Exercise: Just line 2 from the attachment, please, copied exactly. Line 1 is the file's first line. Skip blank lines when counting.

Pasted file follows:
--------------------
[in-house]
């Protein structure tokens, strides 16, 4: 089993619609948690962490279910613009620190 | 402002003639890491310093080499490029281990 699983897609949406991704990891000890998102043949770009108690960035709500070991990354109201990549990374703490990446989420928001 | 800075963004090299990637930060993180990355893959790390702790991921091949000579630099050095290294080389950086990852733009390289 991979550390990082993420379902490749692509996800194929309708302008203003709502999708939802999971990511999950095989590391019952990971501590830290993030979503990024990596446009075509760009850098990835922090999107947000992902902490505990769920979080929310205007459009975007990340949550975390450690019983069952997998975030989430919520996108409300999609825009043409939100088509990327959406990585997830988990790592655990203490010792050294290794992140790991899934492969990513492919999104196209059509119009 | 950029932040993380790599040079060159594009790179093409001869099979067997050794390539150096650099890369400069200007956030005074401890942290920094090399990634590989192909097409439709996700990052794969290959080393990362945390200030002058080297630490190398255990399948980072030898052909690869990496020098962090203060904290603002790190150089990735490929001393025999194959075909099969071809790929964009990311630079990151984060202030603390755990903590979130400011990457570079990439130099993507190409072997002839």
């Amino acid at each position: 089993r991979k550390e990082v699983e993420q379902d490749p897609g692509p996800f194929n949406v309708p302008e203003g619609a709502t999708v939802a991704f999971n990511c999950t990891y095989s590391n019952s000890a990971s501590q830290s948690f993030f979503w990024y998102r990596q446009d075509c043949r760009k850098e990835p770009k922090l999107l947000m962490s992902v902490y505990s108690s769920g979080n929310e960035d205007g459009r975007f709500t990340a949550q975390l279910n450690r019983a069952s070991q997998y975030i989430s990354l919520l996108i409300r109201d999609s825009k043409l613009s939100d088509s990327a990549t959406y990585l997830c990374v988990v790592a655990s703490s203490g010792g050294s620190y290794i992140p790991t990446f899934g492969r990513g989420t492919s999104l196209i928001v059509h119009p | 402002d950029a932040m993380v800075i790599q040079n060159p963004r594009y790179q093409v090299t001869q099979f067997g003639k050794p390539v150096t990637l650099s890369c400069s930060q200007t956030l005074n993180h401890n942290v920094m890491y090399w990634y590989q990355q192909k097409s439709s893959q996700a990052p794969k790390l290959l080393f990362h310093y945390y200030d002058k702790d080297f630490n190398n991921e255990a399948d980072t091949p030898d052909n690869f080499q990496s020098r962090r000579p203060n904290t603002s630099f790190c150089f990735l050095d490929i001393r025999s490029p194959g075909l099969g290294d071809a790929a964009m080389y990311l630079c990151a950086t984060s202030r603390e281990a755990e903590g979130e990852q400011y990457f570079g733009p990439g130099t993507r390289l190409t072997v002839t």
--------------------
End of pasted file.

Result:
């Protein structure tokens, strides 16, 4: 089993619609948690962490279910613009620190 | 402002003639890491310093080499490029281990 699983897609949406991704990891000890998102043949770009108690960035709500070991990354109201990549990374703490990446989420928001 | 800075963004090299990637930060993180990355893959790390702790991921091949000579630099050095290294080389950086990852733009390289 991979550390990082993420379902490749692509996800194929309708302008203003709502999708939802999971990511999950095989590391019952990971501590830290993030979503990024990596446009075509760009850098990835922090999107947000992902902490505990769920979080929310205007459009975007990340949550975390450690019983069952997998975030989430919520996108409300999609825009043409939100088509990327959406990585997830988990790592655990203490010792050294290794992140790991899934492969990513492919999104196209059509119009 | 950029932040993380790599040079060159594009790179093409001869099979067997050794390539150096650099890369400069200007956030005074401890942290920094090399990634590989192909097409439709996700990052794969290959080393990362945390200030002058080297630490190398255990399948980072030898052909690869990496020098962090203060904290603002790190150089990735490929001393025999194959075909099969071809790929964009990311630079990151984060202030603390755990903590979130400011990457570079990439130099993507190409072997002839």